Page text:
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Thursday, June 9, 2016

What being ordained means to me...

I'm ordained.  My official title according to the Universal Life Church is "minister".  The word is a bit deceiving.  According to Merriam-Webster Dictionary (on-line version):
Simple Definition of minister
: a person whose job involves leading church services, performing religious ceremonies (such as marriages), and providing spiritual or religious guidance to other people : a member of the clergy in some Protestant churches: an official who heads a government department or a major section of a department in some countries (such as Britain): a person who represents his or her own government while living in a foreign country.
I don't do any of those things, other than what might possibly be called "performing religious ceremonies (such as marriages)".  

I've only performed 4 ceremonies to date, and they were all totally different from each other and not religious in any way.  The first ceremony was for a couple who'd spent many, many years as a couple and wanted to have the financial benefits of being married.  The second was on Halloween (no costumes), very private and simple, though the bride was amazingly stunning. The third ceremony was for a young lady that I have known all of her life. She and her fiance, who was a member of our armed services got married in jeans on our property. The third ceremony was larger, more dressed-up (except we were on the beach and barefoot) and the mother-of-the-bride attended via cellphone and face time as she'd fallen right before the wedding and was at the emergency room.  

I knew the first couple casually and the second and fourth I met through social media Each wedding was beautiful in it's own way, the love each of them felt for each other was palpable. After each ceremony, I've felt honored to be able to have a part in such an intimate and vital part of two person's lives. I don't usually meet with the coupleahead of time.  I talk with them through facebook and on the phone, finding out what kind of ceremony they want.  I don't stick around afterwards. It's a time for close friends and family, not some woman who spoke a few words and said "I now pronounce you..."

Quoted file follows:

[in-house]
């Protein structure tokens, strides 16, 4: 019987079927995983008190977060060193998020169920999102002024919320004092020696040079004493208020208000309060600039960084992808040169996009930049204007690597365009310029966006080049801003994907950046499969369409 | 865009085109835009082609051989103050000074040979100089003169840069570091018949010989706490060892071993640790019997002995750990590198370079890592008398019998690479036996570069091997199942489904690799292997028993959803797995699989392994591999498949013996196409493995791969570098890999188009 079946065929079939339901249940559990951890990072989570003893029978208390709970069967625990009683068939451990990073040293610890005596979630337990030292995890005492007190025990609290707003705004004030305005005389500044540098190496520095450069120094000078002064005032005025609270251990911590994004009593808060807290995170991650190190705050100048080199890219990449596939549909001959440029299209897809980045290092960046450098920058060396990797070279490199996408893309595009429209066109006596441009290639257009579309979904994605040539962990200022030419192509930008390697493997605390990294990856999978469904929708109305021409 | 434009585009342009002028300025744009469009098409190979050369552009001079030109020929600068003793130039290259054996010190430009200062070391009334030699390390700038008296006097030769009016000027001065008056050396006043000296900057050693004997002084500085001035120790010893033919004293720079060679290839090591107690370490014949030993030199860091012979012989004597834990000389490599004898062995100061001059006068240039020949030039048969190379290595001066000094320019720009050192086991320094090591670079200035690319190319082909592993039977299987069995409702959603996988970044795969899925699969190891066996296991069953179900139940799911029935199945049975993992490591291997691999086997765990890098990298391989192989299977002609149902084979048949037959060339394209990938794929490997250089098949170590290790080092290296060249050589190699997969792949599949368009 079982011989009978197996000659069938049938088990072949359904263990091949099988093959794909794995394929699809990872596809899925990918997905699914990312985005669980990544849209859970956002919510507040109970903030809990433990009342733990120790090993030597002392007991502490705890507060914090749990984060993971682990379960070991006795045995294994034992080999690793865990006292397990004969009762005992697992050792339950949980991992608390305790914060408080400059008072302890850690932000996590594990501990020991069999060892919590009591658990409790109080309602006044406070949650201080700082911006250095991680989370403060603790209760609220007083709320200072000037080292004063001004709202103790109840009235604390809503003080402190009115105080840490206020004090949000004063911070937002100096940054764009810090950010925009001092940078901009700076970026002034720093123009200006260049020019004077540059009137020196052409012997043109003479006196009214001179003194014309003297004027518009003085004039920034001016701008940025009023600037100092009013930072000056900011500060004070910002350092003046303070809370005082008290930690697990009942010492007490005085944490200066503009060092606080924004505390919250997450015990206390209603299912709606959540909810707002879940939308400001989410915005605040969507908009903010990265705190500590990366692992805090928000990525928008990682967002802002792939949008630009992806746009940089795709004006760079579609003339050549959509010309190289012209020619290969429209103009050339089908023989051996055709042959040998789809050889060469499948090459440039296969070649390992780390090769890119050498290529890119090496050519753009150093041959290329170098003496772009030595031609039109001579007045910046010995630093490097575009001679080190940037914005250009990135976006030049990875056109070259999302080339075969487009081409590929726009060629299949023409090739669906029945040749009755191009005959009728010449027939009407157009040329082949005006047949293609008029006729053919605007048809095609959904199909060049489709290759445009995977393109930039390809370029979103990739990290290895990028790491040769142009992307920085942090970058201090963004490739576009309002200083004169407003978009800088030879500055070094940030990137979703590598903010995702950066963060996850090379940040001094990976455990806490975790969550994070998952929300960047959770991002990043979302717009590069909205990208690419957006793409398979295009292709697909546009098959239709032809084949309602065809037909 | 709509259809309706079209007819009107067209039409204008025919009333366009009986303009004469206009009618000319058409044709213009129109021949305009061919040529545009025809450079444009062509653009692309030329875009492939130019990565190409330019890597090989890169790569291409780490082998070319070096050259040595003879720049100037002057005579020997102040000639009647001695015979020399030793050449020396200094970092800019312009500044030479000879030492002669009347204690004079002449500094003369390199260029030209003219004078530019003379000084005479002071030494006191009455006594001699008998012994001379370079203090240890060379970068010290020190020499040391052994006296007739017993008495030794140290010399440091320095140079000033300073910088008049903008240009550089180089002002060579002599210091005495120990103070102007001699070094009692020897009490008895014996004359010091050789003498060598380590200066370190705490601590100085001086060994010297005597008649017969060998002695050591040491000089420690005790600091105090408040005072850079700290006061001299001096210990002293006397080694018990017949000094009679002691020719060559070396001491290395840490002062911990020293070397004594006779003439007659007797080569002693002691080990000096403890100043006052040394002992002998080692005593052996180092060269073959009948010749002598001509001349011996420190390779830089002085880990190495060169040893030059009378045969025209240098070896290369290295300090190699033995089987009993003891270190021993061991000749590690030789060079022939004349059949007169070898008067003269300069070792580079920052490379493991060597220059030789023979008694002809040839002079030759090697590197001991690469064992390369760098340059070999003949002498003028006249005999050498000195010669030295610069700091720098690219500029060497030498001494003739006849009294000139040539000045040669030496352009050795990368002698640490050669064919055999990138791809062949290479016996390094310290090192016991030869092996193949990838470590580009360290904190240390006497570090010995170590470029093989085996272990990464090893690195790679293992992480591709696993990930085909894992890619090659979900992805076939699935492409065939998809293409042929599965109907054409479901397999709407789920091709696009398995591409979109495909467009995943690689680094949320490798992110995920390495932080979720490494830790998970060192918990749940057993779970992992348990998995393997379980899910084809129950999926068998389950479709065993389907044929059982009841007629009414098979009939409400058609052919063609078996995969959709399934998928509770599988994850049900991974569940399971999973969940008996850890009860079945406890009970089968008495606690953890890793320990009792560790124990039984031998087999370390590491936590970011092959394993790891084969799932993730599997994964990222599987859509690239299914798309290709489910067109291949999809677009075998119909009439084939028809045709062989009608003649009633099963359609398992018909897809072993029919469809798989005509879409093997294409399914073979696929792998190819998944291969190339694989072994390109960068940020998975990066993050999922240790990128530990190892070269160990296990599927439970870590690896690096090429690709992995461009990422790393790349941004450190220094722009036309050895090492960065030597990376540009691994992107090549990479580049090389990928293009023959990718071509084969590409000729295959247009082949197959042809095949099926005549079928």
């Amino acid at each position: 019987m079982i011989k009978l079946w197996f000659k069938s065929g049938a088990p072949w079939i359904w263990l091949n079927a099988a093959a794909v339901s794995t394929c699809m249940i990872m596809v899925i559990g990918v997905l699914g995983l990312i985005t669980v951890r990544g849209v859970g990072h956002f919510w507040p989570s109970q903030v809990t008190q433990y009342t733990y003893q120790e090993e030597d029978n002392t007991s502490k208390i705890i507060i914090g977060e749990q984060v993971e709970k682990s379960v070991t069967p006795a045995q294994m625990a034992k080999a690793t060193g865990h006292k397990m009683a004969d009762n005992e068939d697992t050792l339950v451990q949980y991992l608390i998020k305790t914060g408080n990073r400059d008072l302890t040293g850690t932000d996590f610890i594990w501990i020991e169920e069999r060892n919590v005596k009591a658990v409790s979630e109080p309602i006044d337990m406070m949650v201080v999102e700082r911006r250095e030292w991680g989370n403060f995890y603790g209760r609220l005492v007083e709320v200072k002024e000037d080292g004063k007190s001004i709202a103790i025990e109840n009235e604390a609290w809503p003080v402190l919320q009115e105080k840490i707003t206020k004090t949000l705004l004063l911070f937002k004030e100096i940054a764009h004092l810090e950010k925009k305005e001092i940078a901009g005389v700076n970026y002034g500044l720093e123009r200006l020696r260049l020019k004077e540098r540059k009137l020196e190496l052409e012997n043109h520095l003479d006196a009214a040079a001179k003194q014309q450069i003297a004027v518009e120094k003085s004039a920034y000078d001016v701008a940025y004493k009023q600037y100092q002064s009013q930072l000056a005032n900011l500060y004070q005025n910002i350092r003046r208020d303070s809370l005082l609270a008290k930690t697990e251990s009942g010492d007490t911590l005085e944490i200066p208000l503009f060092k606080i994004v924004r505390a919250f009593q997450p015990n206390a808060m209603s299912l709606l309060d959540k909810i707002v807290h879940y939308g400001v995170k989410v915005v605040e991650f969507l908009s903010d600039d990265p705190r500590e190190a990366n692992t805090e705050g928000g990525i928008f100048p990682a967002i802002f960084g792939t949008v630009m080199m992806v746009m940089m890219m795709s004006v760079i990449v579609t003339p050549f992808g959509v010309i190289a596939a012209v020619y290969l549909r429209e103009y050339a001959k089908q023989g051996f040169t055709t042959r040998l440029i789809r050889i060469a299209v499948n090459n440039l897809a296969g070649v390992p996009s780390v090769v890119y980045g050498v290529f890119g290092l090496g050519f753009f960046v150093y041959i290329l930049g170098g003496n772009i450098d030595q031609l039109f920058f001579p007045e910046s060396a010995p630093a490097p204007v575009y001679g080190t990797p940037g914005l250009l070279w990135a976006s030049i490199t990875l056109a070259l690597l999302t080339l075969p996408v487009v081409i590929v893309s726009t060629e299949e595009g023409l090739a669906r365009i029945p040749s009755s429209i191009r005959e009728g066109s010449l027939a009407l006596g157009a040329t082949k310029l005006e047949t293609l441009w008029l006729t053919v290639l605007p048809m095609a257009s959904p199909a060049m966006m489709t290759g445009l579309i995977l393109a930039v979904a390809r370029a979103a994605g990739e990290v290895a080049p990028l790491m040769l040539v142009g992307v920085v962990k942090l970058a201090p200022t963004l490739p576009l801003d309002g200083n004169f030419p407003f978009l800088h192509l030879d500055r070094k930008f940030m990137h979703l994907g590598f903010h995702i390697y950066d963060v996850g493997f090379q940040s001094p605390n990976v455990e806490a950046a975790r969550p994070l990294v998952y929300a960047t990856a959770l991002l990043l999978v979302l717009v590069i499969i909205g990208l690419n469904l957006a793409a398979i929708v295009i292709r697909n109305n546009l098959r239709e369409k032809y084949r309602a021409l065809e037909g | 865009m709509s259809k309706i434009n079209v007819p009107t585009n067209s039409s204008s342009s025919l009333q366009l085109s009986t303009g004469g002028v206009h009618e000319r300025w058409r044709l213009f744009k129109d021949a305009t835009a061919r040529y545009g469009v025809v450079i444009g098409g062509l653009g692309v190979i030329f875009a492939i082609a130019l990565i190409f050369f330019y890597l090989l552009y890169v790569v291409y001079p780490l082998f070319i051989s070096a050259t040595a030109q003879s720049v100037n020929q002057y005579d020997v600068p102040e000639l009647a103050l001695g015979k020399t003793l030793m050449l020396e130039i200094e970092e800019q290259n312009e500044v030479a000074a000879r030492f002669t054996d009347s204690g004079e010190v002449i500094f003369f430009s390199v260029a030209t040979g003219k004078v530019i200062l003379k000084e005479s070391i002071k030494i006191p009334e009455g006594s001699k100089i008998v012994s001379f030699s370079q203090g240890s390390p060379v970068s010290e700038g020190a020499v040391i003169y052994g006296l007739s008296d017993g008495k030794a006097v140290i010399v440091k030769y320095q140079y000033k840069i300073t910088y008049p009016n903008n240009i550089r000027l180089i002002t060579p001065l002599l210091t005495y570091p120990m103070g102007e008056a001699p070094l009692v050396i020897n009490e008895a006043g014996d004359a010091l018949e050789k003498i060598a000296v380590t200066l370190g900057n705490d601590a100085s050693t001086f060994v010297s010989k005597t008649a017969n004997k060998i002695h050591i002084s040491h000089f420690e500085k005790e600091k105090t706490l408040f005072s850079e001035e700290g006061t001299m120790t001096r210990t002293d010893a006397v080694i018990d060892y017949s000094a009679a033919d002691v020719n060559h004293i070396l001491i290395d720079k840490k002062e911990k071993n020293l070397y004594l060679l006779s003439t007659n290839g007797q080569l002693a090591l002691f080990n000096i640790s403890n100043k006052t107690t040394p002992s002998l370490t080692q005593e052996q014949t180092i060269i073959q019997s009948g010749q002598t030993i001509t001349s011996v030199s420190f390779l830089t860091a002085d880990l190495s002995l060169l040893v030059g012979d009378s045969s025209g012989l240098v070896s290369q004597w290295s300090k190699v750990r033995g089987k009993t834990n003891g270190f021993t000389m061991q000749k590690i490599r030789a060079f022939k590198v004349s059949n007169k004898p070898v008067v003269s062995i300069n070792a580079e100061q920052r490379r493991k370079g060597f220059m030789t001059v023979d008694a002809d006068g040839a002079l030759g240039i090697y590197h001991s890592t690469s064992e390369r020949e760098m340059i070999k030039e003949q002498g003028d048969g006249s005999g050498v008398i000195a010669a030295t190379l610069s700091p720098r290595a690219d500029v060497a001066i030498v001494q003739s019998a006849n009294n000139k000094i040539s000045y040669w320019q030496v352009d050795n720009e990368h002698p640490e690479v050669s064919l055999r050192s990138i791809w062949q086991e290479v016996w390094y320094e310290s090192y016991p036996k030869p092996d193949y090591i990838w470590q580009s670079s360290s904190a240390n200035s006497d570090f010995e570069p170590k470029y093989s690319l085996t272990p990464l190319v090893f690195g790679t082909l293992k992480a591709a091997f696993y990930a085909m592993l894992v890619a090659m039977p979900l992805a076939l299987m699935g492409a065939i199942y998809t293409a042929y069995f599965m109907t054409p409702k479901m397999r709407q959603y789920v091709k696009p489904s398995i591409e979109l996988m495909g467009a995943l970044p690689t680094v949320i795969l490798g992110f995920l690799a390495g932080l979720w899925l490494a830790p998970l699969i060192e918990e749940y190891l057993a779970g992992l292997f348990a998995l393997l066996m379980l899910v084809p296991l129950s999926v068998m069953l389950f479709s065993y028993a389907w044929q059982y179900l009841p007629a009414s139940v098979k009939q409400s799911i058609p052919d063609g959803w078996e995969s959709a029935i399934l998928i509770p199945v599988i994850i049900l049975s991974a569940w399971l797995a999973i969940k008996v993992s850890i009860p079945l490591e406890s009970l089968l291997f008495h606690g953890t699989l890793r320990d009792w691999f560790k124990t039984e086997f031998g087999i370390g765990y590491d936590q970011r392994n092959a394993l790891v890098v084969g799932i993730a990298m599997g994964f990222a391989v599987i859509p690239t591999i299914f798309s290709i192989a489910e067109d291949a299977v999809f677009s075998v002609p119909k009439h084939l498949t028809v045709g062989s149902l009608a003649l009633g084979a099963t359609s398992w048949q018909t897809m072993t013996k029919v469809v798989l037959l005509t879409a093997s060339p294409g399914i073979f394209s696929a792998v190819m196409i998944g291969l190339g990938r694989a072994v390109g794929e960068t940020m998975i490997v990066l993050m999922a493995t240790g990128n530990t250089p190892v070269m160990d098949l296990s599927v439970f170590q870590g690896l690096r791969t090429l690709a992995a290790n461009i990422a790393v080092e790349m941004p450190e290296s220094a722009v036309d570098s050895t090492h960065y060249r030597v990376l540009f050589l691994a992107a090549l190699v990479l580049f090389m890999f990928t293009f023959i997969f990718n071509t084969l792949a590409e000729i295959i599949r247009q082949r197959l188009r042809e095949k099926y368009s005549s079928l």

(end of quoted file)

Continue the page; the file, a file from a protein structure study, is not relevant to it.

In today's "throw-away" society I hope with all of my being that everyone whom I join in marriage stays together.  I was divorced from my first husband after 5 years.  I'm not proud of it, but it does happen.  When I married my second husband, we made a vow to each other, to fight for our marriage and believe in our vows.  We have been through a lot, including my alcoholism and subsequent "recovery", a separation, problems with ex's, financial struggles and much more.  We have managed to come out the other side, still together and stronger than I thought we could be. It's not perfect. I'm sorry, no marriage is. But if you love someone enough to marry them then you owe it to yourself to work on it.  
Not gonna lie, part of the reason for becoming an officiant is financial. It's a fairly low-key way to make a little extra money. I am also a notary public.  People need services like officiants and notaries and are willing to pay for them.  I make a little extra cash and provide a simple, stress-free option.  But I have a responsibility to provide a ceremony that fits the individuals involved.  It's my responsibility to make sure the paperwork gets filed as soon as possible and that no mistakes are made.  
It's providing Hope, Joy and Faith in a crazy, busy world. 

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